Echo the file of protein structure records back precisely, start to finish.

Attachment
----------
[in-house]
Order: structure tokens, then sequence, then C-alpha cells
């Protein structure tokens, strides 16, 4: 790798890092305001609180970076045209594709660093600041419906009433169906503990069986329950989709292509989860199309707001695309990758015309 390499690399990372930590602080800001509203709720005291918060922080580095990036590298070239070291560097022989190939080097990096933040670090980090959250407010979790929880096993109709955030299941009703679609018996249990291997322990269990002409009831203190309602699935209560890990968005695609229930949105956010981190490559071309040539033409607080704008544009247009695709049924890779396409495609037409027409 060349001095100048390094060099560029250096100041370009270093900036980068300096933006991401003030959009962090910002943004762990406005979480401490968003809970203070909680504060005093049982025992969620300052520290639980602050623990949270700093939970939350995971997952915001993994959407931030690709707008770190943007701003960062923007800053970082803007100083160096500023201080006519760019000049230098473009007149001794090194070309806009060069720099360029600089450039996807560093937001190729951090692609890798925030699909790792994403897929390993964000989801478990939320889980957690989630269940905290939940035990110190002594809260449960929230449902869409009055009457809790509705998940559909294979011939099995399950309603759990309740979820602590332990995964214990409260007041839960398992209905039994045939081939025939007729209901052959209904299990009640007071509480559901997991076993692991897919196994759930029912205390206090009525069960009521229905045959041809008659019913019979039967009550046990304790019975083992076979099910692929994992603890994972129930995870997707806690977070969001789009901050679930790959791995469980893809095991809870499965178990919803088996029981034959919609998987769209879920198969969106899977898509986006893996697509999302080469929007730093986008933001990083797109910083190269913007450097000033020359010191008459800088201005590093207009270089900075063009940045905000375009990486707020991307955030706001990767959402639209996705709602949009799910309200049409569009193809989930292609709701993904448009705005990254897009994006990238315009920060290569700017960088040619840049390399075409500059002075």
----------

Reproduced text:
[in-house]
Order: structure tokens, then sequence, then C-alpha cells
């Protein structure tokens, strides 16, 4: 790798890092305001609180970076045209594709660093600041419906009433169906503990069986329950989709292509989860199309707001695309990758015309 390499690399990372930590602080800001509203709720005291918060922080580095990036590298070239070291560097022989190939080097990096933040670090980090959250407010979790929880096993109709955030299941009703679609018996249990291997322990269990002409009831203190309602699935209560890990968005695609229930949105956010981190490559071309040539033409607080704008544009247009695709049924890779396409495609037409027409 060349001095100048390094060099560029250096100041370009270093900036980068300096933006991401003030959009962090910002943004762990406005979480401490968003809970203070909680504060005093049982025992969620300052520290639980602050623990949270700093939970939350995971997952915001993994959407931030690709707008770190943007701003960062923007800053970082803007100083160096500023201080006519760019000049230098473009007149001794090194070309806009060069720099360029600089450039996807560093937001190729951090692609890798925030699909790792994403897929390993964000989801478990939320889980957690989630269940905290939940035990110190002594809260449960929230449902869409009055009457809790509705998940559909294979011939099995399950309603759990309740979820602590332990995964214990409260007041839960398992209905039994045939081939025939007729209901052959209904299990009640007071509480559901997991076993692991897919196994759930029912205390206090009525069960009521229905045959041809008659019913019979039967009550046990304790019975083992076979099910692929994992603890994972129930995870997707806690977070969001789009901050679930790959791995469980893809095991809870499965178990919803088996029981034959919609998987769209879920198969969106899977898509986006893996697509999302080469929007730093986008933001990083797109910083190269913007450097000033020359010191008459800088201005590093207009270089900075063009940045905000375009990486707020991307955030706001990767959402639209996705709602949009799910309200049409569009193809989930292609709701993904448009705005990254897009994006990238315009920060290569700017960088040619840049390399075409500059002075």